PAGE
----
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How do I determine the reaction speed?

I know you need a value, k, and order, which is only gained through experimentation, but how do the differential equations play in? How do I plot the result?

Assuming it's the first order ...

How do I proceed? I now have this function but I am not sure what to do with it. I do not have the means to observe the reaction and figure out its k-value or order. Is this reaction a known one, though? Is the order and k-value something you can find on the Internet?:

$$\ce{2H2 + O2 -> 2H2O}$$

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    $\begingroup$ You either guess at the elementary steps and derive the rate law from that, or you perform the measurements and determine an experimental rate law. There is no other way. You can find pretty much anything on the internet. $\endgroup$ – Zhe Dec 8 '17 at 18:21
  • $\begingroup$ Unfortunately, I have been unable to find the order/value on the internet $\endgroup$ – javanewbie Dec 8 '17 at 18:32
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    $\begingroup$ Because there's no "order/value"? Mechanism of this reaction is quite complicated, assuming it could be first order was overoptimistic as there's no order, only in specific situation it may seem there is. $\endgroup$ – Mithoron Dec 8 '17 at 23:14
  • $\begingroup$ Assuming you somehow can get the air resistance and other stuff out of the way, you would, in effect, be measuring the thrust (force provided by the reaction) vs time. This would depend on the exiting reaction mixture. In this case, it is hot steam. (Also, if you react gases in an otherwise uncontrolled manner, you'll get an explosion, no sustained thrust as such). You can calculate how much of the reaction must have taken place to deliver that thrust. So, I'd say it is possible, but only if the errors in measurement are low enough... $\endgroup$ – Eashaan Godbole Dec 9 '17 at 15:02
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How do I determine the reaction speed?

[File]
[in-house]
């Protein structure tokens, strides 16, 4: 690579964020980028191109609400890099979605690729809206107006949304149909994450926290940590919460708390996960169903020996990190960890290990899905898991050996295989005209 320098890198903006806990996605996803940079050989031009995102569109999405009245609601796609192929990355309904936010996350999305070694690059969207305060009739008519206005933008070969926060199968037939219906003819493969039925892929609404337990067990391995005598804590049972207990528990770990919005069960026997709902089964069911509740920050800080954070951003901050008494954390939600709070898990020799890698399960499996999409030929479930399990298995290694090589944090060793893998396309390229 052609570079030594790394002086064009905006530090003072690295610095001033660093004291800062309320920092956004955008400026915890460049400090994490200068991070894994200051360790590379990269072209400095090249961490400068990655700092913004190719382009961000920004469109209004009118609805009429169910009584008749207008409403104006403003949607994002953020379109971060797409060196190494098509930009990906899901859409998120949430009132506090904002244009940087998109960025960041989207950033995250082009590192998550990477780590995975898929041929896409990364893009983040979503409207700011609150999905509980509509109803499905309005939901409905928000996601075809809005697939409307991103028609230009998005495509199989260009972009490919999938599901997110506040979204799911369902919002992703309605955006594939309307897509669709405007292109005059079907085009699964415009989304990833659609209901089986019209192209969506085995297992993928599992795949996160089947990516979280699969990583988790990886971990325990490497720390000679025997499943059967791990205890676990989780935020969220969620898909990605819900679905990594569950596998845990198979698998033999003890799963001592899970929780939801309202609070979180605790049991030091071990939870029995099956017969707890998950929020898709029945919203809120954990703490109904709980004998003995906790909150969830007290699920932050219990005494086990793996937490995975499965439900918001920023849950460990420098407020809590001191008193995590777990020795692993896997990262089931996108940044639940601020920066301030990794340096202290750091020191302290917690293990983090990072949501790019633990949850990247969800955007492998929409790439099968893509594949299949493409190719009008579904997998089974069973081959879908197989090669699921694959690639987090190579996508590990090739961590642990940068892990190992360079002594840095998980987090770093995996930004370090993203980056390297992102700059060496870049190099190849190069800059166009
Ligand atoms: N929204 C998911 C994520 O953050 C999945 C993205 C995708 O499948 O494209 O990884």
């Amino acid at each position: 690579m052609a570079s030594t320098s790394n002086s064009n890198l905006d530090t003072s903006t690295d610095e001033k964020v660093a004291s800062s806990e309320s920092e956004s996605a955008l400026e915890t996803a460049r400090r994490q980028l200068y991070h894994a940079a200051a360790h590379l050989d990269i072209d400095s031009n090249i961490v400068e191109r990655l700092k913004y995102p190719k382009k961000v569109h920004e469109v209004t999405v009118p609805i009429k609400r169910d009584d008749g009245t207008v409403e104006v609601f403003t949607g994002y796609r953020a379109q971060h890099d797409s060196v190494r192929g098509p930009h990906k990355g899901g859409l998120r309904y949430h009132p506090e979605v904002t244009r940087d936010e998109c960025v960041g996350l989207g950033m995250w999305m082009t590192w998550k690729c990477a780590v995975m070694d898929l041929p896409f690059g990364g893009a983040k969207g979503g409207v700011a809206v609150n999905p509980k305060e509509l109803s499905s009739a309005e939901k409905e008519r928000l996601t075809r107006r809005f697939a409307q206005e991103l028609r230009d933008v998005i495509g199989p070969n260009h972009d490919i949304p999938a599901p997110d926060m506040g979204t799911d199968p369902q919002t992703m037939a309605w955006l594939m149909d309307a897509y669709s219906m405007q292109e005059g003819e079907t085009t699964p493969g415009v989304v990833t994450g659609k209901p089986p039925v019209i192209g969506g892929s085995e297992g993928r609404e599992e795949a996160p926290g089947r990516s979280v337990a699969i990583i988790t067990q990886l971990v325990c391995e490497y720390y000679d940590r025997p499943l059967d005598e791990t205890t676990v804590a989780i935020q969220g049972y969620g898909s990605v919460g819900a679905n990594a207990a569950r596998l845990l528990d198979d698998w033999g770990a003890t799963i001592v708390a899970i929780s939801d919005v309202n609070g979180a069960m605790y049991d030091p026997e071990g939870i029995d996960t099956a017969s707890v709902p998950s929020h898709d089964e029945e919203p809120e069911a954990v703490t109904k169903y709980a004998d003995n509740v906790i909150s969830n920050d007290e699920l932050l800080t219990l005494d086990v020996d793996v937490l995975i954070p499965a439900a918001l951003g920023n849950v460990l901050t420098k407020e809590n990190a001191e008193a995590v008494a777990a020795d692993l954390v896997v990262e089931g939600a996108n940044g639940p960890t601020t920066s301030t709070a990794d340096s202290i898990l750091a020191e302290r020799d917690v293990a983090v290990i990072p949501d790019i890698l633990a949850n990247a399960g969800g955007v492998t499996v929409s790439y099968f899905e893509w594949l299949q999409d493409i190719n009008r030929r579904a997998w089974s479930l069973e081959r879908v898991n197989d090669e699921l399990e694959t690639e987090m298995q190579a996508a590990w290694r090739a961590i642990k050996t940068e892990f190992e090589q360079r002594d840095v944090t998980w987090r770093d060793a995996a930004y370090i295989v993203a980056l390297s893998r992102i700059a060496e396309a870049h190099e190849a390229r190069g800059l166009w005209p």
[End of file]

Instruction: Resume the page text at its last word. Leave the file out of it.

The rate of reaction can be determined experimentally or theoretically, the latter case requiring that a reaction mechanism be known. Proposing a reaction mechanism requires knowledge of the reaction at multiple regimes and some guesswork. Evidence for a certain reaction mechanism is usually indirect.

Theoretically speaking, once the reaction mechanism and rate constants are known, we can write down a coupled system of kinetic rate equations and solve them simultaneously to find the rate of reaction.

I know you need a value, k, and order, which is only gained through experimentation, but how do the differential equations play in? How do I plot the result?

The differential equations govern the reacting system, and their solution completely specifies the system, enabling you to find the rate of reaction. You would then simply plot, say, the rate of reaction vs. time.

How do I proceed? I now have this function but I am not sure what to do with it. I do not have the means to observe the reaction and figure out its k-value or order.

I don't believe you can proceed, because your initial assumption was wrong. The combustion of hydrogen is far more complicated than a first-order reaction, which you have assumed; you should not, therefore, expect that your first-order analysis should describe your system well.

Is this reaction a known one, though? Is the order and k-value something you can find on the Internet?

It has certainly been studied. I will refer you to Reaction mechanism of combustion of H2 and the links therein.

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  • $\begingroup$ Thank you. What about the combustion of solid sulphur to form sulphurdioxide? I found out that giving a rate constant to the combustion of hydrogen is incredibly complex. Is it the same for sulphur? $\endgroup$ – javanewbie Dec 17 '17 at 12:38
  • $\begingroup$ @javanewbie, essentially all combustion reactions will have very complicated mechanisms. $\endgroup$ – a-cyclohexane-molecule Dec 17 '17 at 17:42

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